For full disclosure; Oscar ate most of his sticky rice offering before it even got to the monks… but that aside, it was a cool experience and a beautiful morning to be up and about in Laos!


Visiting the school

The teacher in me is always curious for any opportunity to experience how other cultures and countries practice education and play.

Harry came with me into the new entrance classroom in the small primary school at Ban Lae village.

The children were just as excited to meet us as we were them – they even seemed to appreciate my singing of the ABC’s!


Kuang Si Falls and the Bear Rescue Centre

Have you heard of the beautiful black Lao Bears?! 🐻

Lao bears, plus the slightly larger Moon Bears, are rescued and homed by the Tat Kuang Si Bear Rescue Centre, in Luang Prabang. You actually pass through the Rescue Centre on the walk to Kuang Si waterfalls, so it is doubly worth the visit. The centre has been set up to educate people, locals and tourists, and to protect what is fast becoming an endangered species.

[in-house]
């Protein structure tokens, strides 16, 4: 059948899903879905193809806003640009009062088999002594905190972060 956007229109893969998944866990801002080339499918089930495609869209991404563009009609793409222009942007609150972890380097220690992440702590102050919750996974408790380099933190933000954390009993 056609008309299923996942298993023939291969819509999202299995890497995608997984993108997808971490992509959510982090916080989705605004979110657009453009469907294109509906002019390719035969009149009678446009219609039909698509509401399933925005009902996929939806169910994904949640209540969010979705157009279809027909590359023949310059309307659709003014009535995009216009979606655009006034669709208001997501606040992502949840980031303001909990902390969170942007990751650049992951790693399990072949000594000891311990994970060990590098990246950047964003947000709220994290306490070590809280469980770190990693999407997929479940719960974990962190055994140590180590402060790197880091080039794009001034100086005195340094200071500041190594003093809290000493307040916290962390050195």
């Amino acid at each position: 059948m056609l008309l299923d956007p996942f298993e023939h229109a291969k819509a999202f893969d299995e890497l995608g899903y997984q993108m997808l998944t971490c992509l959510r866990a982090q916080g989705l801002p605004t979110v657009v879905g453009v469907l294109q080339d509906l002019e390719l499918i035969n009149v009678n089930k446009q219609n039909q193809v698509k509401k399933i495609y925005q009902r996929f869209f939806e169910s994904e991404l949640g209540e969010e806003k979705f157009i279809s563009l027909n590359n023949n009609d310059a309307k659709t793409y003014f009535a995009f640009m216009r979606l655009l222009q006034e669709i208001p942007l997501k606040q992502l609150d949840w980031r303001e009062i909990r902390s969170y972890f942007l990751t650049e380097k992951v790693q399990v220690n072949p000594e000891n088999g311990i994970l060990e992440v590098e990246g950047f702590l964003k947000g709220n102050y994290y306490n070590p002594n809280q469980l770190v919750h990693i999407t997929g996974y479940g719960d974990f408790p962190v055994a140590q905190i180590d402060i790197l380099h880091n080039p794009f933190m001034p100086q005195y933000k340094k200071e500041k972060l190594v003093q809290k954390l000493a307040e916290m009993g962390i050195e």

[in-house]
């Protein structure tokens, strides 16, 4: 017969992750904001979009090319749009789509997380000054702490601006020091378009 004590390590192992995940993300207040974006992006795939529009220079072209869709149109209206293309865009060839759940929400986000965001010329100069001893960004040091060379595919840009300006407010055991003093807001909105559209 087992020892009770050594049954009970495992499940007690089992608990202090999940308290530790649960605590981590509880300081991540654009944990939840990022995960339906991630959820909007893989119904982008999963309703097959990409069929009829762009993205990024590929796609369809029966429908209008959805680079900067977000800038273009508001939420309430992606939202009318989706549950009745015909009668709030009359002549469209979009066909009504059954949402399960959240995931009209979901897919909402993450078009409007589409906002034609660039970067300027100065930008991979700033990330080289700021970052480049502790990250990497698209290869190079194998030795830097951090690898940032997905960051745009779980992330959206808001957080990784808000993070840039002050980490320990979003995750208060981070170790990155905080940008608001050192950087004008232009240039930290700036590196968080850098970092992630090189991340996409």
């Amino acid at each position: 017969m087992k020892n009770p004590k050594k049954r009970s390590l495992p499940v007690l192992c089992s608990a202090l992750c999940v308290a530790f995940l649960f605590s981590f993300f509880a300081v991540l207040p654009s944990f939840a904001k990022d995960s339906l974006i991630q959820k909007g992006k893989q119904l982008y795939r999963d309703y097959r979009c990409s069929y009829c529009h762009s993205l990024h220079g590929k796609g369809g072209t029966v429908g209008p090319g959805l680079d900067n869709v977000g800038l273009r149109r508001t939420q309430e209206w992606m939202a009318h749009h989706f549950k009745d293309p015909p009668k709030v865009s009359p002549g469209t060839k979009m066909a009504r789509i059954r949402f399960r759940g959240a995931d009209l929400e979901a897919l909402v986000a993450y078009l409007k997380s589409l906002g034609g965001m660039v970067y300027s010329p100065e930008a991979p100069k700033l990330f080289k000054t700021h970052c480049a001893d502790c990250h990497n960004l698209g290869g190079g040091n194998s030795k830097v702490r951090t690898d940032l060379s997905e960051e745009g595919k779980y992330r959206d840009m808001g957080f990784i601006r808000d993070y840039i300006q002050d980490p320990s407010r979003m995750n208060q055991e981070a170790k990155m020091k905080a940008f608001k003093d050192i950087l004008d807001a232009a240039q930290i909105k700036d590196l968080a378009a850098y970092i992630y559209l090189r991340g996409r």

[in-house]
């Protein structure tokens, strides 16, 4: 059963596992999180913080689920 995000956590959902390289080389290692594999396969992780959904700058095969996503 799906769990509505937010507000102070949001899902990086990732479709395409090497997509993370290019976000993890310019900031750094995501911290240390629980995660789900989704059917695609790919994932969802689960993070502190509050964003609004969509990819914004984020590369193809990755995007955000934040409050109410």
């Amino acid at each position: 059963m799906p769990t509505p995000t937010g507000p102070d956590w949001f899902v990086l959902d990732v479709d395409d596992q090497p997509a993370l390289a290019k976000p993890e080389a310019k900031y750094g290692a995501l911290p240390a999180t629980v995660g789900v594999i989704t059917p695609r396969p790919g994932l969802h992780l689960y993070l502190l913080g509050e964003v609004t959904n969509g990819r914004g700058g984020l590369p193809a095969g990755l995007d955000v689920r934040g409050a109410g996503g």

The organisation covers a lot of ground for snare patrol, and monitors the wild bear habitat and population, so that they might be safely released back into the wild. 

We didn’t even know about Kuang Si waterfalls before arriving in Luang Prabang, but were very pleased to find it. And, it was well worth the near-failed attempts at haggling over the price of a tuk tuk to get us there!

Kuang Si Waterfall

One challenge in Laos?

Laos was easy! Are we allowed to call the heat a challenge?!
We did have one day at the homestay where the kids were in need of an afternoon sleep but it really was just too hot. There wasn’t power where we stayed in the village homestay or at the elephant sanctuary, and on a muggy afternoon it really is near impossible to cool the kids enough to sleep.


Where to stay